I've been thinking lots about this. Yeah people do tend to focus on what they perceive to be their rights from their country's constitution. Some view it as cowardice to comply to something you shouldn't have to do but I have been thinking of Jesus in Matt 17:24 . He yielded to something he technically shouldn't have had to do by paying the temple tax. Matt 17:24 Maybe the Lord now as well as then isn't caught up in always having us retain what we think our rights are but sometimes maybe he's called us to set those aside so we be not hindered in more important things? That's what I've been wondering about.
     
  8. Philip_B

    Philip_B grace upon grace Supporter

    +5,223
    Australia
    Anglican
    Married
    At the moment it is being used as the carrot on the end of the stick to try to make everyone embrace it. Does it mean that come some percentage point of double vaccination that one group of people will be able to go out in great numbers and engage the the practice of vertical consumption of alcohol? Probably not for the moment. Will we have to check the vaccination status of each member of the congregation before we allow them to come into the church? How would we feel about that? At the moment we do not know what is on the table, save that there will be some freedoms that we no longer have.

    Remember how powerful communal prayer is now recognised, for we can't have five people quietly sitting in Church, but it is OK to let 50,000 go to the football. It is what it is for the moment, and I can contend with that, however I have some concerns about where we may be going.
     
  9. MarkRohfrietsch

    MarkRohfrietsch Unapologetic Apologist Supporter

    +4,610
    Canada
    Lutheran
    Married
    For two periods of lock-downs, (allowed a maximum of 10 people in Church) when we could only stream services and we did matins.

    We are currently allowed 60% occupancy (although with social distancing, it is closer to 30%), and masking is mandatory, and we take very seriously the 6' social distancing rule. We continue to follow provincial rules regarding covid tracking, and people must register before service. If we are booked, we are booked, and we offer them the next Sunday. (we keep some seating open for walk-ins, and we get a few who are not members every month, whos Churches remain closed.
    We have roped off pews, seating family groups together. Limited singing; no opening or closing hymns, Liturgy, hymn of the day, distribution hymns only. For Eucharist, people come up in family groups, one or more persons. Recently, we again have allowed kneeling for the Eucharist, and most do. The serving Deacon (Elder) wipes the rail after each group with disinfectant wipes. Pastor sanitizes his hands between each group, handles the hose with tweezers, and the host is given in the hand only (for now), Individual cups are the norm, but the Chalice remains an option. Only a few of us use it (Pastor, Deacon, and a few others who chose to do so. When we take the Eucharist to those who physically can not approach the Altar, but Pastor and Deacon sanitize. They all have chosen to use the common cup. We have operated more or less this way since we were allowed to reopen, some of that time was pre-vax, later as people were vaccinated, and now with only a handful not vaccinated, we don't see any more need to segregate or discriminate against our members.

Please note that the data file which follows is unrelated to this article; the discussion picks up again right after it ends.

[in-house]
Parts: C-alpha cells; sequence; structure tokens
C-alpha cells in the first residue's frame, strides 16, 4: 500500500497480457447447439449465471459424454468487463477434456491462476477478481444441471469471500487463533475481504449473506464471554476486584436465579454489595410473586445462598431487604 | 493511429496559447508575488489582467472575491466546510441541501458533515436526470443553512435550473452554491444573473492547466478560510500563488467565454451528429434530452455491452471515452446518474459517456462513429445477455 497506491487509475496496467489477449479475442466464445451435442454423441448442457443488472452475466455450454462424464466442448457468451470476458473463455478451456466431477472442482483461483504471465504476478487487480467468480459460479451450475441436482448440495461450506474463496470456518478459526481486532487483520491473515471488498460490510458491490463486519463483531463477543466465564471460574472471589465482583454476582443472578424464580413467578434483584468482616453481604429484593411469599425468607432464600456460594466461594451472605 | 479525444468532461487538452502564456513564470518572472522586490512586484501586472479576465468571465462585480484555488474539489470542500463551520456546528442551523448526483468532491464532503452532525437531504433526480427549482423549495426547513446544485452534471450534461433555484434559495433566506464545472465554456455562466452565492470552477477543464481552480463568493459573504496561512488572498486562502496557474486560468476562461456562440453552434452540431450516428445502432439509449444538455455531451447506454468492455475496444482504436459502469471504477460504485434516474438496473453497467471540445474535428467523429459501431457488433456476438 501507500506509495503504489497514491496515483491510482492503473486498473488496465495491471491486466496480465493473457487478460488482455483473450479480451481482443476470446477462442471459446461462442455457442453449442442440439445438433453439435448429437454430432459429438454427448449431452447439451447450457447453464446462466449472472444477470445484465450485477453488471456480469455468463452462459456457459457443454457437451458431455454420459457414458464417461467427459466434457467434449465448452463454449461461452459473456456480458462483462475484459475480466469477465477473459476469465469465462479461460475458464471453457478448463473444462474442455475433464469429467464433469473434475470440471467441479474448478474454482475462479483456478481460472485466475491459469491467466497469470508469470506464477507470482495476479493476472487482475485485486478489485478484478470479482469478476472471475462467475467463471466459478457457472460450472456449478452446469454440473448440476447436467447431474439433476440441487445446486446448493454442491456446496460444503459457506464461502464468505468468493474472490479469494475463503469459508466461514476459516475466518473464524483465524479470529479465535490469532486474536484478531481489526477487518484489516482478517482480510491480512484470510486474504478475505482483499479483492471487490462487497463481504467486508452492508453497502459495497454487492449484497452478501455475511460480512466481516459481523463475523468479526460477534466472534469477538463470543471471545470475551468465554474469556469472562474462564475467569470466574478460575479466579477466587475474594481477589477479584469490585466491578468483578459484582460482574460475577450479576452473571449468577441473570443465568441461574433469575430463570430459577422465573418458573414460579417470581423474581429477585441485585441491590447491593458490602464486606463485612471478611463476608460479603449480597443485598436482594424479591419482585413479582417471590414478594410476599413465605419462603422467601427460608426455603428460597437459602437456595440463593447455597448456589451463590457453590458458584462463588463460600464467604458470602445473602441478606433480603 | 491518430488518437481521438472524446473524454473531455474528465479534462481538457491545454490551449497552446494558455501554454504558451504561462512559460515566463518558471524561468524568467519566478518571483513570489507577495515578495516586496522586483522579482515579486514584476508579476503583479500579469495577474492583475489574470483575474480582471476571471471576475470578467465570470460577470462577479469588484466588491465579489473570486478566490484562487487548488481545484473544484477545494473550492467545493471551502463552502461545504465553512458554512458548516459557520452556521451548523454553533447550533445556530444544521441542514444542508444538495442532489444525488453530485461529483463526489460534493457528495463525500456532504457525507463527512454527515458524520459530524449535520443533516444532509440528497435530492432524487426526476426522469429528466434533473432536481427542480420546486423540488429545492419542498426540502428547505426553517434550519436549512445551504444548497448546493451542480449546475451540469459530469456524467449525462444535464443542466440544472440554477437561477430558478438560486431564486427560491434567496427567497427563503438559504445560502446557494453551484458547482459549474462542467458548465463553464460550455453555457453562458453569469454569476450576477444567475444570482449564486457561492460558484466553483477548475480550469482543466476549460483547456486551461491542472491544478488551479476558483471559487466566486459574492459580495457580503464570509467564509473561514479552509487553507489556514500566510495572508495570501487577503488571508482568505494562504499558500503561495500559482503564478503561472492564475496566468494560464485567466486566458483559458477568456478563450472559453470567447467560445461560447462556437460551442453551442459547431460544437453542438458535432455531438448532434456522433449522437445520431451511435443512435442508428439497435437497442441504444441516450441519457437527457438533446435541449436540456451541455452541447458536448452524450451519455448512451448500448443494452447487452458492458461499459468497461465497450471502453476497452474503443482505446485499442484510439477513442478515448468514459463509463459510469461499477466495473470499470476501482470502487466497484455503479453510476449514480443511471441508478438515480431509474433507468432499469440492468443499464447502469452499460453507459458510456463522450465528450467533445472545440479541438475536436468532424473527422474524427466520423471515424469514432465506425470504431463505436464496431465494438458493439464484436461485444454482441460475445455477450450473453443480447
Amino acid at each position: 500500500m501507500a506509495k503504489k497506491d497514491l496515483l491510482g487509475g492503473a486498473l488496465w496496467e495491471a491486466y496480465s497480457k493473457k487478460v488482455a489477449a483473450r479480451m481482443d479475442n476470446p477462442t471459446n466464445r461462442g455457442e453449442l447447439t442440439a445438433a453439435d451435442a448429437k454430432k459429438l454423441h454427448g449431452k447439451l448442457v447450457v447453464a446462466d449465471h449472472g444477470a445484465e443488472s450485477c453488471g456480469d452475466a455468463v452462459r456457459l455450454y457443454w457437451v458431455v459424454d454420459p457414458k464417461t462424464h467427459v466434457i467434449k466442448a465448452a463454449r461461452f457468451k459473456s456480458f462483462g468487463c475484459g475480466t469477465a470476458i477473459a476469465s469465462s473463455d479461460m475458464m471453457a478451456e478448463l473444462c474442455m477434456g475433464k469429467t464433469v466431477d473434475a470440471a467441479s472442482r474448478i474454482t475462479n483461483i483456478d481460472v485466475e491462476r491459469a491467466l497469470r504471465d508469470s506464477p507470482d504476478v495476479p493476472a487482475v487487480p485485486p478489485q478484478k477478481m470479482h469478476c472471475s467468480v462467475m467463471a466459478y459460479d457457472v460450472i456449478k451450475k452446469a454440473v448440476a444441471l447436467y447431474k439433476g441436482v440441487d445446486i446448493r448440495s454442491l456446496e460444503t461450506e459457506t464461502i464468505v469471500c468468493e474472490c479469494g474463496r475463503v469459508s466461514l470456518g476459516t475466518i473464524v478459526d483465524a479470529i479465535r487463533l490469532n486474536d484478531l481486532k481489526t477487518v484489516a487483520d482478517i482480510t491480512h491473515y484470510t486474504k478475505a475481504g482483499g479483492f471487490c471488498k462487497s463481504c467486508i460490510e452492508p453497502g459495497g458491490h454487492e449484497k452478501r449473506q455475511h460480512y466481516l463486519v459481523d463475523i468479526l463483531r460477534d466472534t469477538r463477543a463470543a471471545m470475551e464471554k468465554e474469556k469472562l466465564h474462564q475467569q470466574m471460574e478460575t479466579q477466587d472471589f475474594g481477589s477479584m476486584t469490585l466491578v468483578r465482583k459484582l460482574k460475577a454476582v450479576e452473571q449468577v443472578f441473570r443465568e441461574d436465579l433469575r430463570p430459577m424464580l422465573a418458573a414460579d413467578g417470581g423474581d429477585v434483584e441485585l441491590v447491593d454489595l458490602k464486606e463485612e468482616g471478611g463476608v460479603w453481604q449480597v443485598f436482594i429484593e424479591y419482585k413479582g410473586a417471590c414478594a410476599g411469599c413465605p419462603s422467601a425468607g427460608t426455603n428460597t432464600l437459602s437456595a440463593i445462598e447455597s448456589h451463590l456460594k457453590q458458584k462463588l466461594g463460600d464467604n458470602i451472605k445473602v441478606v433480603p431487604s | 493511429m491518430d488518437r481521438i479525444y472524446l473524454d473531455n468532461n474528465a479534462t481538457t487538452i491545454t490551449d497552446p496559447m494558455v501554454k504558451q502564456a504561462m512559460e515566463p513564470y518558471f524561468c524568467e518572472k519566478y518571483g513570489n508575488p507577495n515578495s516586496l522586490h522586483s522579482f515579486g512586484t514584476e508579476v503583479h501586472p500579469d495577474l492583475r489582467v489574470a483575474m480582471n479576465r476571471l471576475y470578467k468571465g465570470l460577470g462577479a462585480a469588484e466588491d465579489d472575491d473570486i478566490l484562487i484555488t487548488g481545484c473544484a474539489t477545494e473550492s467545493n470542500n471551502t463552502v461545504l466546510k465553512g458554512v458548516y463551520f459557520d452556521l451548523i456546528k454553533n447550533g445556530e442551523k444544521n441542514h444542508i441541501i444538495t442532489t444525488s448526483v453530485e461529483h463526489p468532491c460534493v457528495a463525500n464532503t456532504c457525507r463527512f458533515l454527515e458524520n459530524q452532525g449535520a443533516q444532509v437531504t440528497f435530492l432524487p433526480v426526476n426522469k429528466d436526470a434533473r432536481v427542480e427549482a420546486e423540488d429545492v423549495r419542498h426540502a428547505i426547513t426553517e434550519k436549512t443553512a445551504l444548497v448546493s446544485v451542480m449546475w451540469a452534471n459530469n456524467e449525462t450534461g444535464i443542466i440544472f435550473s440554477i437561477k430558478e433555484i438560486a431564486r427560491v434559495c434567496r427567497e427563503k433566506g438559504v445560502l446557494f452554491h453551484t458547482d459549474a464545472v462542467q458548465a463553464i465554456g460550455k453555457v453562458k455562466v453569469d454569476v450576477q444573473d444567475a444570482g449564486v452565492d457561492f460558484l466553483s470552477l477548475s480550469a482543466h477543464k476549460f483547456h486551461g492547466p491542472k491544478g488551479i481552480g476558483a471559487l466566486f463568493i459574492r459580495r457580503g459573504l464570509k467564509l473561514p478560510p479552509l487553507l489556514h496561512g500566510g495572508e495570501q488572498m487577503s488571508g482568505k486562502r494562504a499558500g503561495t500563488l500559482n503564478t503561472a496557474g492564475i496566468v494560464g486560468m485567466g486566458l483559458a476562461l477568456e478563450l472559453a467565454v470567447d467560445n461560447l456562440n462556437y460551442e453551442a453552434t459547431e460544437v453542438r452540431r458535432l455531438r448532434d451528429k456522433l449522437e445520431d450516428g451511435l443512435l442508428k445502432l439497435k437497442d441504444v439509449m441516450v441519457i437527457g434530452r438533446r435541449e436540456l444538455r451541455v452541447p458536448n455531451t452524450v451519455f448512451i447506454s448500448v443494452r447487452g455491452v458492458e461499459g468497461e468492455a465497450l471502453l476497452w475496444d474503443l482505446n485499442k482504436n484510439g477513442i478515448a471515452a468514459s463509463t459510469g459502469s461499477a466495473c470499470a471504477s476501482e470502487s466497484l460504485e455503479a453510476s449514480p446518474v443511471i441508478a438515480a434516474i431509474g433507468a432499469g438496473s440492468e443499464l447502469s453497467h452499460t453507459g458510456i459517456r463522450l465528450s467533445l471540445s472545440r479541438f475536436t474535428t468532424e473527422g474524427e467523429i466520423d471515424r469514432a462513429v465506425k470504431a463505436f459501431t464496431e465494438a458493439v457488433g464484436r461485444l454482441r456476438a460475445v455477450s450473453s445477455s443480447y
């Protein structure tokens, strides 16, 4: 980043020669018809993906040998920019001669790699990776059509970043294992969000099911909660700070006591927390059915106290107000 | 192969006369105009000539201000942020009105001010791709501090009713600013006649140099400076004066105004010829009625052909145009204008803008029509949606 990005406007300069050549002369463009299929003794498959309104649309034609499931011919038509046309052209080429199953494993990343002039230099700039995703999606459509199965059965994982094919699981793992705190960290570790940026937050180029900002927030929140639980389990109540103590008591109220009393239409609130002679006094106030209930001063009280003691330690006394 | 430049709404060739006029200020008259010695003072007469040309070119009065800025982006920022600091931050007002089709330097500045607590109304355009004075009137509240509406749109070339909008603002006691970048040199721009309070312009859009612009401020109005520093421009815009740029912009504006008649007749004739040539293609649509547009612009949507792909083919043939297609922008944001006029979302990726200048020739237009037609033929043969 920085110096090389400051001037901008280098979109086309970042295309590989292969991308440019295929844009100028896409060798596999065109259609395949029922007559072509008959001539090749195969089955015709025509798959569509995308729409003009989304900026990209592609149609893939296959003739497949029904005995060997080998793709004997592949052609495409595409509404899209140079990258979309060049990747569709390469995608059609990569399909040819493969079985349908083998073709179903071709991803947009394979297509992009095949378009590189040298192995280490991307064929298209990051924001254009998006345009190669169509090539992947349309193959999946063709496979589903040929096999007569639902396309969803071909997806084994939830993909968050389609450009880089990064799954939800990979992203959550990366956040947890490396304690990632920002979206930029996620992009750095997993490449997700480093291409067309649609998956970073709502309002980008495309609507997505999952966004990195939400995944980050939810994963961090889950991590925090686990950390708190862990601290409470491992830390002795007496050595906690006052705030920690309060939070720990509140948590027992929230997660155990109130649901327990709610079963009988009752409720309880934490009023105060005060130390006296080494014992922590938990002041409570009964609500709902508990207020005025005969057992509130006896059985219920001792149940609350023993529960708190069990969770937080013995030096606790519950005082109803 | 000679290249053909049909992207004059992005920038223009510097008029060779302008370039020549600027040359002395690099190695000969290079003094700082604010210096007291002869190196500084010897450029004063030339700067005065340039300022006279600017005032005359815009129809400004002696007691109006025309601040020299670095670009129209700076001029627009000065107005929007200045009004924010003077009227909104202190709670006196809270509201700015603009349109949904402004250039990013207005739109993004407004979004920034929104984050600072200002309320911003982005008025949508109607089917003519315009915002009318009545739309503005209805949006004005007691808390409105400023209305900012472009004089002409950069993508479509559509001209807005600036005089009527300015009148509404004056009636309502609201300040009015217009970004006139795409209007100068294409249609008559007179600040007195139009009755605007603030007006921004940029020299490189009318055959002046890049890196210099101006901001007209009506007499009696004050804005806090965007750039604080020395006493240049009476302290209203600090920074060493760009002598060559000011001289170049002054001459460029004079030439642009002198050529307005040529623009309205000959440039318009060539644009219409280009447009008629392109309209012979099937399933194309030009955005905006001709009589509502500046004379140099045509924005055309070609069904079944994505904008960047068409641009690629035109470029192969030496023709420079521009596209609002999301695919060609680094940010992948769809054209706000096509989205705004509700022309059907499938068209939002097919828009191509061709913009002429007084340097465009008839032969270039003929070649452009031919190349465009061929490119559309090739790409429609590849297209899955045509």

10. MarkRohfrietsch

    MarkRohfrietsch Unapologetic Apologist Supporter

    +4,610
    Canada
    Lutheran
    Married
    We have clarification.

    We will not be required to ask for passports, but for the time being, we will need to continue to follow the distancing, masking and tracking protocols. We are also exempt from doing so for classes and activities in our parish hall... but social distancing and masks indoors are mandatory.

    Outdoor activity at the gun club is now wide open, and the indoor range still requires Covid protocols, no passports required.

    Not much is changing for me. LOL
     
  11. Paidiske

    Paidiske Clara bonam audax Supporter

    +17,290
    Australia
    Anglican
    Married
    That seems reasonable. We are still waiting here. The neighbouring state just put out a plan which will mean if you have mixed groups (vaccinated and unvaccinated) the numbers have to be much smaller, but I could live with that.